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Oak Leaves

November 8, 2019


‘Academic Probation’: Not What It Seems


Ryan Daine

 

If you’ve heard the term “Academic Probation” thrown around campus sometime this year, you may be under the impression that the words connote some sort of punishment or reprimand for someone with low grades. While certainly academic probation is a serious issue, Academic Probation, in another sense, is anything but.

Academic Probation in this instance is the name for Manchester University’s improvisation group. Unless you’ve been hiding out in your dorm room during your entire stay at Manchester, you’re likely to have seen the group’s many different posters adorning walls and corners within the Academic Center, or perhaps stumbled upon the Theatre Society’s social media pages, which also provide digital copies of these posters.

Academic Probation is run entirely by Manchester students who have a passion for all types of acting, and a penchant for the lighthearted and funny side of the stage, or, off the stage, if you will.

No two meetings are likely to be the same, as the dizzyingly chaotic nature of improv acting takes a foothold early on. Roles are given out, members take stage front and center, and things such as time period and location are doled out as well. What happens next is completely up to the actors, and how they choose to move the scene forward.

“We try to use current campus events and world events to make our comedy relatable for the audience,” said Austin Gowen, president of Academic Probation. Improv is, of course, performed spontaneously, with no scripts or props. Actors and actresses alike must form their own “props” out of thin air, create their own dialogue as the scene moves forward, and keep all of their physical actions and facial gestures in check. All of this is done fluidly, right off the top of one’s head, with the end goal being to keep the scene from stalling out. Awkward silences are . . . well just that, awkward, and frowned upon within improv circles. “Improv is a balance of instilling commitment to practicing whilst also allowing the actors to be creatively free to portray and character they choose,” Gowen said.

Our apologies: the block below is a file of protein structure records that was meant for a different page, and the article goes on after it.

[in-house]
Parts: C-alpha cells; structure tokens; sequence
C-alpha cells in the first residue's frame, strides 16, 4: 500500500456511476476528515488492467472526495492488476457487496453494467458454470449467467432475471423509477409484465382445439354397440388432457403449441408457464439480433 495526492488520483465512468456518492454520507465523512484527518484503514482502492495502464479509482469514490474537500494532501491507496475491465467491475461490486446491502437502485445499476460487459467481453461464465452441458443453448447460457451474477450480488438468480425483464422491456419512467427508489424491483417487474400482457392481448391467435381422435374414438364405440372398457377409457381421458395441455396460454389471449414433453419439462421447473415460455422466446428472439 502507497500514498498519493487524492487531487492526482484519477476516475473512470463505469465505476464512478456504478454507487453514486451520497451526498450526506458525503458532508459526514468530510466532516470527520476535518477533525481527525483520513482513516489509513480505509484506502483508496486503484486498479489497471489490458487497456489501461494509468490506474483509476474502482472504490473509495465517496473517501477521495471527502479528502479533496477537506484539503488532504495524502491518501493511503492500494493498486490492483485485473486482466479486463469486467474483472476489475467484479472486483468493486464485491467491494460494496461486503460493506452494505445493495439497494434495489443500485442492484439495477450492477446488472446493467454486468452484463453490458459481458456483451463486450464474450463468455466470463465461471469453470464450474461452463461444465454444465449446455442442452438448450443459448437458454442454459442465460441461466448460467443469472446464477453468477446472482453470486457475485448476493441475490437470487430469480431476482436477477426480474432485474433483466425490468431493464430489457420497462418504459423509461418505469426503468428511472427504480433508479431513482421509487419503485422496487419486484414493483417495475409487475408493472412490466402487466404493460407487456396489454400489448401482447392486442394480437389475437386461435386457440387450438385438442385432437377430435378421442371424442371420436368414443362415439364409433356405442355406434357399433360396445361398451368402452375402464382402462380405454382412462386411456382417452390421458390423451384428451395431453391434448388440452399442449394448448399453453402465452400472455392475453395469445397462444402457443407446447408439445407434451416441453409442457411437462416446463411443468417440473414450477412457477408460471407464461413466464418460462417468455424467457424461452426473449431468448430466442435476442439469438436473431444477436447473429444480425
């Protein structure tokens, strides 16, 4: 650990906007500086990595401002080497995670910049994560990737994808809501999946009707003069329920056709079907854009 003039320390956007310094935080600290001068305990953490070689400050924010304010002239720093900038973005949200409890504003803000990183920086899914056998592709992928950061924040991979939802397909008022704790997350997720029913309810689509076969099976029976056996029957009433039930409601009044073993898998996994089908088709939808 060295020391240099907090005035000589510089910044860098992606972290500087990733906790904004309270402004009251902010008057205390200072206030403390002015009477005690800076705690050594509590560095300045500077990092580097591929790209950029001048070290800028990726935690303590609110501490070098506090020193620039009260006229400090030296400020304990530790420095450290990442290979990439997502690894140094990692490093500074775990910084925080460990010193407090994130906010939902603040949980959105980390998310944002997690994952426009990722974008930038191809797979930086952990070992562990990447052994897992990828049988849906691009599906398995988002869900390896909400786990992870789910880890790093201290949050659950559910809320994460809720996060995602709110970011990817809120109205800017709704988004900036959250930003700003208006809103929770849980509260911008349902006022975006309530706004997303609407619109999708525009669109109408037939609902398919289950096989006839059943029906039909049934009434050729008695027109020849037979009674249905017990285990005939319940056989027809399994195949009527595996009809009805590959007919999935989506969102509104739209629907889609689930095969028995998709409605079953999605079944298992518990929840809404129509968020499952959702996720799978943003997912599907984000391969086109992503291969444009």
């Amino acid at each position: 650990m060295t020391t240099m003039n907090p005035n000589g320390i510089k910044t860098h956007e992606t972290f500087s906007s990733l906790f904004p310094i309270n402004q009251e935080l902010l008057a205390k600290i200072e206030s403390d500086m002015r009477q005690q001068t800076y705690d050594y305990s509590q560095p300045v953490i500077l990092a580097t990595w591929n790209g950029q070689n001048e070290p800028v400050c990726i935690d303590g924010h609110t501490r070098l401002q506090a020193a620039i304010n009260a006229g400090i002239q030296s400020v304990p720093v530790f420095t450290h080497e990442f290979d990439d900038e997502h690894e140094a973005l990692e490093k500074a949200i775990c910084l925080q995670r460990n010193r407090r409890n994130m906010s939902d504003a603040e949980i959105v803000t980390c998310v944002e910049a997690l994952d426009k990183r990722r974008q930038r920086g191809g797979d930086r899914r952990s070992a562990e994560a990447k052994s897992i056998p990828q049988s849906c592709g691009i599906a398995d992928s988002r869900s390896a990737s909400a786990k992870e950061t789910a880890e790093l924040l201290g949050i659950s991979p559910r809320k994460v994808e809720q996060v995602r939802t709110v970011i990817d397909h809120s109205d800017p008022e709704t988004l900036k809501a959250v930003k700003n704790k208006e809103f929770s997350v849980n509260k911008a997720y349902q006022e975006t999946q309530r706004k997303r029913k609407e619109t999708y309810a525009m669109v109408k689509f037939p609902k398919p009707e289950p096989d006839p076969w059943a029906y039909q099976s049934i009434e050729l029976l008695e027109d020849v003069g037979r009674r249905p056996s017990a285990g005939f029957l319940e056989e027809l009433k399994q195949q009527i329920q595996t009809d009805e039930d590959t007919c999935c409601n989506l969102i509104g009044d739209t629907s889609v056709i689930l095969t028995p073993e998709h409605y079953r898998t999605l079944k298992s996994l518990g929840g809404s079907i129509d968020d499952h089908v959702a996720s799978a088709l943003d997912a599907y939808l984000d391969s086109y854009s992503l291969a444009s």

All of this comes together to create a challenging yet very engaging and fun activity that can help to improve the skills of very seasoned actors who have seen their fair share of stages, and novices who have never stepped one foot onto a proper stage before. For those observing the chaos, the scenes can range from wildly hilarious, to scarily dramatic and tense, to extremely cheesy and melodramatic; at times, all within the same scene. “Our goal is to be funny, entertaining, and unique from every other club on campus,” Gowen said.

Academic Probation meets every Tuesday evening, at 9 p.m., in the upper level of the Jo Young Switzer Center. Anyone regardless of acting ability or experience is welcome to come out and join in the antics and fun for as long as they’d like.

For anyone wanting to dip their toes into the world of acting, this club is a great starting point to experience the thrill of acting, without having to get on a huge stage in front of an even bigger crowd! And in the words of the members of Academic Probation themselves, “Improvise life, bro.”